Employers continue to back wellness programs as a way to help control employee health care costs, even though many of them are operating in the blind when it comes to return on investment or most effective strategies. The largest employers (20,000 or more) are the most likely to have done cost-benefit analysis on their workforce health management, but even in that group, only 46% of employers have done so.

There’s a lot of noise in the wilderness, say sources with the National Business Coalition on Health. Think identifying wellness priorities and action plans is as easy as a claims analysis? Think again. And even when you know your problem areas, choosing the best solution can be just as difficult.

To that end NBCH has developed ValuePort, an online benefits administration and strategy tool designed to help employers adopt value-based health strategies tailored to their populations. Combining demographic information with data on resources, conditions on the ground and proven best strategies, ValuePort aims to change how HR looks at wellness.

“There’s a lot of information available to employers, but it’s often difficult for them to determine which programs to prioritize,” says Tim F. Kowalski, chief medical officer, Progressive Corporation. “This new tool will help employers pinpoint areas for improvement and identify strategies that can make the most impact.”

Tested in a pilot phase this year, ValuePort soaks in population information before offering up ways to cheaper health. The benefits portmanteau should fill in a gap for those looking “to better improve quality and control cost” says NBCH chief operating officer Karen Linscott, who adds that her group questioned scores of employers about what could help meet their wellness needs.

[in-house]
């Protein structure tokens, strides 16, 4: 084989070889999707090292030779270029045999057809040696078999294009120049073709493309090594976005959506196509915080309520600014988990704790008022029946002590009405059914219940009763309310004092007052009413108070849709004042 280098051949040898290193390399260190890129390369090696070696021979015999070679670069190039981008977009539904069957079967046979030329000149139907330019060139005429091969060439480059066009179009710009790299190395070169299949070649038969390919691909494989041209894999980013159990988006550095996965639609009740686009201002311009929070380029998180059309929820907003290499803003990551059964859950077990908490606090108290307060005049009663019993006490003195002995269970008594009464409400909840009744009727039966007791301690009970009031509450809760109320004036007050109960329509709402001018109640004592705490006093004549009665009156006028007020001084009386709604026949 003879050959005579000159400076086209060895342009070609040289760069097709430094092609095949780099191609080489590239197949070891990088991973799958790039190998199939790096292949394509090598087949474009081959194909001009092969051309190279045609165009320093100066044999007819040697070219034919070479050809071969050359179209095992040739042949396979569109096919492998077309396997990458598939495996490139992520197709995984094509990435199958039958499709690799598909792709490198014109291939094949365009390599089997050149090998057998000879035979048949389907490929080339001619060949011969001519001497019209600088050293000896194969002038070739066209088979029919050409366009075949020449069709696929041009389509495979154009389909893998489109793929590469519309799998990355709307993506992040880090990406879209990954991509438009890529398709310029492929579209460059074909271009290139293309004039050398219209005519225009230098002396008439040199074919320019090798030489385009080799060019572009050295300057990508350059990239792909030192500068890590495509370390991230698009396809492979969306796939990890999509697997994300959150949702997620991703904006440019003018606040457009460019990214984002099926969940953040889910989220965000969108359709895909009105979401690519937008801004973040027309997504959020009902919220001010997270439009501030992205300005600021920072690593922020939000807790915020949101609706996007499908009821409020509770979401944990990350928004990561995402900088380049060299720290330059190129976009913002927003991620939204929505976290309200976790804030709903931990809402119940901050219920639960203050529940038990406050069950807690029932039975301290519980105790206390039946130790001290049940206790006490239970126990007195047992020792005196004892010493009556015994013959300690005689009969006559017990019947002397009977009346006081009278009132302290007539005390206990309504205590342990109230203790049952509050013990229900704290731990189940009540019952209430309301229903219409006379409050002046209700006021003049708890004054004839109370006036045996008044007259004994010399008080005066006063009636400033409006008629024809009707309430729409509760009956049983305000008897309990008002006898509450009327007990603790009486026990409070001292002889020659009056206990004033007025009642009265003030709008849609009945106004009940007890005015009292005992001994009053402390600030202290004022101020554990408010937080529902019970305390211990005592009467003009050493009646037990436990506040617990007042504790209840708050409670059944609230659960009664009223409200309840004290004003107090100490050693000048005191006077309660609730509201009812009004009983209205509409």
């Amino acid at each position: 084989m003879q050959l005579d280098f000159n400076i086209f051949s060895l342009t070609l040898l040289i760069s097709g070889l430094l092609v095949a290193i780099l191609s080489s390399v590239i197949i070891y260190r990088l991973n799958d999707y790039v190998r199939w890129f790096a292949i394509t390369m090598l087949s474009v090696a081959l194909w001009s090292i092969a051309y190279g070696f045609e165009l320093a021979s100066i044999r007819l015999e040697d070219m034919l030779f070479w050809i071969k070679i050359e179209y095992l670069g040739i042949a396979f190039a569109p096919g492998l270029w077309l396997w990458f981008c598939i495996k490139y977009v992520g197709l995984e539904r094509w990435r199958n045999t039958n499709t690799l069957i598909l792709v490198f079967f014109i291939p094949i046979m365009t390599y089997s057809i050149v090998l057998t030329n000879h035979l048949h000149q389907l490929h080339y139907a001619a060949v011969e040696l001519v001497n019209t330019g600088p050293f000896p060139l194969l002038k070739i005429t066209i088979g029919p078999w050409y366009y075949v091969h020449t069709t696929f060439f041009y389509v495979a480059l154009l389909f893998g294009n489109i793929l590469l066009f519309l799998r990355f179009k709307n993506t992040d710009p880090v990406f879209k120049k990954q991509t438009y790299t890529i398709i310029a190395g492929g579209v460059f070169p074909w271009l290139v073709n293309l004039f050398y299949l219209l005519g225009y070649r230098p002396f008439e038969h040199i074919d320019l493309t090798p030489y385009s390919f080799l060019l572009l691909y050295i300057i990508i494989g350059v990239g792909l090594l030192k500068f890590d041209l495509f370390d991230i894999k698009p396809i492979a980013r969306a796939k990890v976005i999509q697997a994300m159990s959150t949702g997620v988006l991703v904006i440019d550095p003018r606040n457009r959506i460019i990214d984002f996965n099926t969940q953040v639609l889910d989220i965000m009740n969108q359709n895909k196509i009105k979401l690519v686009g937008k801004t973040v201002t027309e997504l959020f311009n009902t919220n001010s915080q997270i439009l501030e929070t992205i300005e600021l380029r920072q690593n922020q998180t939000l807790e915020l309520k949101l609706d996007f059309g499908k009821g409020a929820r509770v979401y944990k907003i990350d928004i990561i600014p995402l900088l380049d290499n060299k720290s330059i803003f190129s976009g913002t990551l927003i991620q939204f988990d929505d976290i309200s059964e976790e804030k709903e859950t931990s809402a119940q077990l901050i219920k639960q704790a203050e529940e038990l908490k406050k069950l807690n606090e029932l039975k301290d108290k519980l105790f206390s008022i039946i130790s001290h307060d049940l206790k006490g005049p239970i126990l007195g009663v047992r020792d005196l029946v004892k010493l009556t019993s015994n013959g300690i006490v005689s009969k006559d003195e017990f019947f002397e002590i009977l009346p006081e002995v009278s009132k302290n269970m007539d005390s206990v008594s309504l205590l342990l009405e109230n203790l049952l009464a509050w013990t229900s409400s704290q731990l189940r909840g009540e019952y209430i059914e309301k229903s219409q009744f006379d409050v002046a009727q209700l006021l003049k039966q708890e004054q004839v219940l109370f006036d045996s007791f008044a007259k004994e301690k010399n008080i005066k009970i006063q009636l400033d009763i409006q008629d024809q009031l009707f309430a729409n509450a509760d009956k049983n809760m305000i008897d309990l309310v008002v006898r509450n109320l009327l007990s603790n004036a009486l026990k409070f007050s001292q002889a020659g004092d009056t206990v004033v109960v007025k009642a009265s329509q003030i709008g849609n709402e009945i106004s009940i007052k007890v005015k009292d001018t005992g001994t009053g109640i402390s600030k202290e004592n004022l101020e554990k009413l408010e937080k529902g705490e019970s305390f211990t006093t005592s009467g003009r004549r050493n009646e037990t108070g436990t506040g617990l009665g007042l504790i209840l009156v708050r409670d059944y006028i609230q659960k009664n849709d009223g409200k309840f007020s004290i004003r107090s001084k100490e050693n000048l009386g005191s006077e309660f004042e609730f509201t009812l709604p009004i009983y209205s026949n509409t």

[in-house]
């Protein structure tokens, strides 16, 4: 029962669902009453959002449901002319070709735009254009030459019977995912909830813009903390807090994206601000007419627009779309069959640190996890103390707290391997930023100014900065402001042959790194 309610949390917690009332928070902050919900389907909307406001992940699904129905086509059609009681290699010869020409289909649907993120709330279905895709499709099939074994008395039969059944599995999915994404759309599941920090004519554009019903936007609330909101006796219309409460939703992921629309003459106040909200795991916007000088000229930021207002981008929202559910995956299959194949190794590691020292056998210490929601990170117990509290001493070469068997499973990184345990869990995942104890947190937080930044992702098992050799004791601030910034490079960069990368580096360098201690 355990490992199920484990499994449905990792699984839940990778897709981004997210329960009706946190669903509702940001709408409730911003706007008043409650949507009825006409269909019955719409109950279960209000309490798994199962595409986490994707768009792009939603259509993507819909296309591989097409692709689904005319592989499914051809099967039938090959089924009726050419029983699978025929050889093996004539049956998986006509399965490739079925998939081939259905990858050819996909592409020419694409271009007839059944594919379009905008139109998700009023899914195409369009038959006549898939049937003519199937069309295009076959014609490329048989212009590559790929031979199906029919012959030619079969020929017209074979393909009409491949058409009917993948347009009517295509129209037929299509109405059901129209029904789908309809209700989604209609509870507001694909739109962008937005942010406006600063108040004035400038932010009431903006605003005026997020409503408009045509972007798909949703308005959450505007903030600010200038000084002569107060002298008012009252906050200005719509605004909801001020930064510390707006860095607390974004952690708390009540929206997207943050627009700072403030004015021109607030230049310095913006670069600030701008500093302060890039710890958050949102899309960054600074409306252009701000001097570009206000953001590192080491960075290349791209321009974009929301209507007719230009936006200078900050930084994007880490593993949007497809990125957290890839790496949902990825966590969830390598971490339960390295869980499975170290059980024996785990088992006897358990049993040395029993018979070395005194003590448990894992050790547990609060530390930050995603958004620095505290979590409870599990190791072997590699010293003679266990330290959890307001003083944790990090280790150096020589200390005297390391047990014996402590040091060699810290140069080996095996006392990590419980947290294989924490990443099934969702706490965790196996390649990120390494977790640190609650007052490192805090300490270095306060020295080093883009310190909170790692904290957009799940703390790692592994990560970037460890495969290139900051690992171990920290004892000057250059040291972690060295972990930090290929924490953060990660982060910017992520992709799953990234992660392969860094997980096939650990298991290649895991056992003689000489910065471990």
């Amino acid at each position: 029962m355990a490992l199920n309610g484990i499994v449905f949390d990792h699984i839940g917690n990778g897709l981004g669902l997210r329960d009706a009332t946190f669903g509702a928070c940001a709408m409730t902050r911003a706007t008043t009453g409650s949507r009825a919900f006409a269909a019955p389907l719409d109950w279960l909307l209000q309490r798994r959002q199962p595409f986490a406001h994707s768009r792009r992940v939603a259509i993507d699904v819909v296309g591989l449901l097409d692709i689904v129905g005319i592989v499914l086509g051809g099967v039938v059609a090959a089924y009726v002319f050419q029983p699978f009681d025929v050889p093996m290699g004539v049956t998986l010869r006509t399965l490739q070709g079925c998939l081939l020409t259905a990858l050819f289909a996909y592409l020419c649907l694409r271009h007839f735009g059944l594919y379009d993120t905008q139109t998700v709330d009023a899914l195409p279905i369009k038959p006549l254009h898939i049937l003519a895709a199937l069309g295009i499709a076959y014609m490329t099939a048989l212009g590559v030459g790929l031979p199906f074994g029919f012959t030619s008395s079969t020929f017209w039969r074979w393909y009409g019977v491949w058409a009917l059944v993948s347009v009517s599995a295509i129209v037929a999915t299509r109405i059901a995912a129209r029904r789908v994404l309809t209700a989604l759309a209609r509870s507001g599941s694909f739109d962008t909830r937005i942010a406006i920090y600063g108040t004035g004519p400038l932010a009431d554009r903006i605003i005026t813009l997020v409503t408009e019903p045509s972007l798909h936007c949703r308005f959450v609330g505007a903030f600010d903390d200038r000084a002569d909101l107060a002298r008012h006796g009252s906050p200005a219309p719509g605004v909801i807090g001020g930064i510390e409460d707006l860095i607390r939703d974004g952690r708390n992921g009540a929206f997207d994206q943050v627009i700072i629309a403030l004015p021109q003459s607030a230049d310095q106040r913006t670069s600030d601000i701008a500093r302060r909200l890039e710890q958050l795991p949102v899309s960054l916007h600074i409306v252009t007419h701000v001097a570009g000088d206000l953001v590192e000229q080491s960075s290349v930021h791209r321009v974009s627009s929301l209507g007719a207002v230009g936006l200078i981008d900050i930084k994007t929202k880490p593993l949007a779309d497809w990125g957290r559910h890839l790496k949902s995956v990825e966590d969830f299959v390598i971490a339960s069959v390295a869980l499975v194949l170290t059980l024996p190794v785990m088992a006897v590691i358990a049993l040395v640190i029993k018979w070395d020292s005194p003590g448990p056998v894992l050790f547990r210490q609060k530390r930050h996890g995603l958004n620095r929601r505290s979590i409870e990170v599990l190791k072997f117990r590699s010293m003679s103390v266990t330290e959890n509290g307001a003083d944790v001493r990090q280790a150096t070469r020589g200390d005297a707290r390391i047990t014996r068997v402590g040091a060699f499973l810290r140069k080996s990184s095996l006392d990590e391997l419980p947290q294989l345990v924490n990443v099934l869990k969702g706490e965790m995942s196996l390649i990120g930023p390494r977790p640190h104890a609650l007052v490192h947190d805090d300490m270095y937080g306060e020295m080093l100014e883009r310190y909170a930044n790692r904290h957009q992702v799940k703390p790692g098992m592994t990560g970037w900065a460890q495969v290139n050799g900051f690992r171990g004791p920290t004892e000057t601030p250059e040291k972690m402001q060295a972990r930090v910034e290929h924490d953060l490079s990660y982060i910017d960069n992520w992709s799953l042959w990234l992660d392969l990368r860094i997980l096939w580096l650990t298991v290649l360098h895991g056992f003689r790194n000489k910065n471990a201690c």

“And they gave us a range of answers,” Linscott says. “They really want evidence. They have all their friends call them, all their vendors call them, and say ‘This is this best thing since sliced bread.’ And they have a very hard time working through the evidence of what has truly been shown to be best practices.”

ValuePort consists of a trio of tools: a cost calculator to identify and prioritize areas for improvement, customized analysis of an employer’s progress and evidence-based strategies for moving forward. Seven business tested it out in 2013, all of them with more than 40 employees.

One of those who took part in the pilot program is David Burnison, the director of HR for St. Vrain Valley Schools, which is a member of the Colorado Business Group on Health. Burnison says he could sense that his 4,000 employees – 3,200 of whom are benefits-eligible – would be well-served by ValuePort.

“When we learned about it, as an opportunity to participate in the pilot we thought, we should engage quickly. Any good activity that helps us wade through the myriad of options for how to engage employees on value-based health management strategies – what can we do as an employer to provide support for keeping costs down to a minimum?” Burnison says. “We just felt like there were so many options out there today, trying to get you to save money … and we needed something that will narrow it down to the two or three strategies that could really work for us.”

To read all about NBCH’s ValuePort offering, read the Jan. 1 EBN.

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